View from Rue Saint-Georges

Alien to Ourselves

By Thomas Chatterton Williams | April 26, 2017
Eric Verhaeghe/Flickr
Eric Verhaeghe/Flickr


The day after the first round of France’s presidential election, the sun came out as I was having lunch at an outdoor café in central Paris. Like most people I know, I was relieved that Emmanuel Macron, the centrist former economy minister, had come in first. But I was equally disturbed by the extent to which Marine Le Pen—who finished second and will be Macron’s opponent in a run-off scheduled for May 7—had pushed the hard right, openly xenophobic Front National into the mainstream of French political life. I ate my salad and watched a little honey-blond Roma girl alternate between playing and begging in the street. She was cute and could not have been older than five. Many men and women passed, doing their best to avoid eye contact, wincing with pity, or dismissing her with a mixture of annoyance and disgust. Her mother had disappeared, but I recognized her when she came back. They have been on this corner for years, since the girl was a baby in swaddling clothes. They are not just homeless—in fact, they probably are not homeless at all, and more likely live in a community of other Roma who commute into the city every day—but volitionally involved in a lifestyle that guarantees their marginalization and strife. To watch this little girl playing on the corner—a scene that is replicated thousands of times over on intersections all over France—is to watch a woman, and a culture, actively destroy a child’s life. Of course, I know it’s not as simple as that.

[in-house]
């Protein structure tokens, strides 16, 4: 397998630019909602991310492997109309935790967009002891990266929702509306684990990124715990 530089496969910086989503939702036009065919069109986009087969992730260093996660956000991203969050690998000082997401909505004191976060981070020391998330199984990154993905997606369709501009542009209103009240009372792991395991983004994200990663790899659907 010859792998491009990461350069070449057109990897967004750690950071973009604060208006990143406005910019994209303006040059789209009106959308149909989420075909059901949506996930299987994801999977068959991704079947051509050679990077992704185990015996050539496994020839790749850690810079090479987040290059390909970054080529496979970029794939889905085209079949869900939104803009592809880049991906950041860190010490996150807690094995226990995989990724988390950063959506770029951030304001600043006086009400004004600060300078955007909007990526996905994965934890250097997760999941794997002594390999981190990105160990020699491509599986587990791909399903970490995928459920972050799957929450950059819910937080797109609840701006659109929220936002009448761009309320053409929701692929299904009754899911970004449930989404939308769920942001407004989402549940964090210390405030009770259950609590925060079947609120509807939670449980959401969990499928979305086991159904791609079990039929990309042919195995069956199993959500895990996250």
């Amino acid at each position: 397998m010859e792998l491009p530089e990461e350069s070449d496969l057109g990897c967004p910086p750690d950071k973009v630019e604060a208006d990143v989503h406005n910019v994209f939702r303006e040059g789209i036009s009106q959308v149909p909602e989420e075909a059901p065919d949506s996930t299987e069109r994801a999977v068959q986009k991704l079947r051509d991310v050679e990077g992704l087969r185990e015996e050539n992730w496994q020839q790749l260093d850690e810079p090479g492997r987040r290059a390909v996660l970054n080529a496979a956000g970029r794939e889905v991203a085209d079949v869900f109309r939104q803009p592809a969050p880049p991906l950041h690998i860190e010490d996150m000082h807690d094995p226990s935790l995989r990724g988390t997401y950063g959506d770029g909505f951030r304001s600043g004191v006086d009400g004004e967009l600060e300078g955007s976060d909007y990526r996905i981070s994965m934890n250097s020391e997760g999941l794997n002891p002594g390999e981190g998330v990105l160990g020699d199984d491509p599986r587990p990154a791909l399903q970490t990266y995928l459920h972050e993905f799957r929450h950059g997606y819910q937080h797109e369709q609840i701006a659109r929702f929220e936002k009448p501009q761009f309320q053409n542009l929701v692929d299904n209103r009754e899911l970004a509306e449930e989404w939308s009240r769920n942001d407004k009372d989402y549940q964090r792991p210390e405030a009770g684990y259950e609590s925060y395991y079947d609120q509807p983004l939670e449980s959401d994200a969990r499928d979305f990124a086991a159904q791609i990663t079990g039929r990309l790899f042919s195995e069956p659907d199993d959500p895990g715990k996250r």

Staggeringly complex social issues face France today, as the country not only elects a president but also tacitly holds a referendum on its very membership in the European Union. The scene outside the café reminded me of a bit from a recent piece in City-Journal, an essay by Christopher Caldwell on the French thinker Christophe Guilluy:

Guilluy has written much about how little contact the abstract doctrines of “diversity” and “multiculturalism” make with this morally complex world. … Well-meaning people of all backgrounds “need to manage, day in, day out, a thousand and one ethno-cultural questions while trying not to get caught up in hatred and violence.” … We live in a multicultural society, a society in which “the other” doesn’t become “somebody like yourself.”

This is a crucial component of the conversation we need to be having but aren’t. Yet until we are able to, the Le Pens of the world will continue gathering strength.

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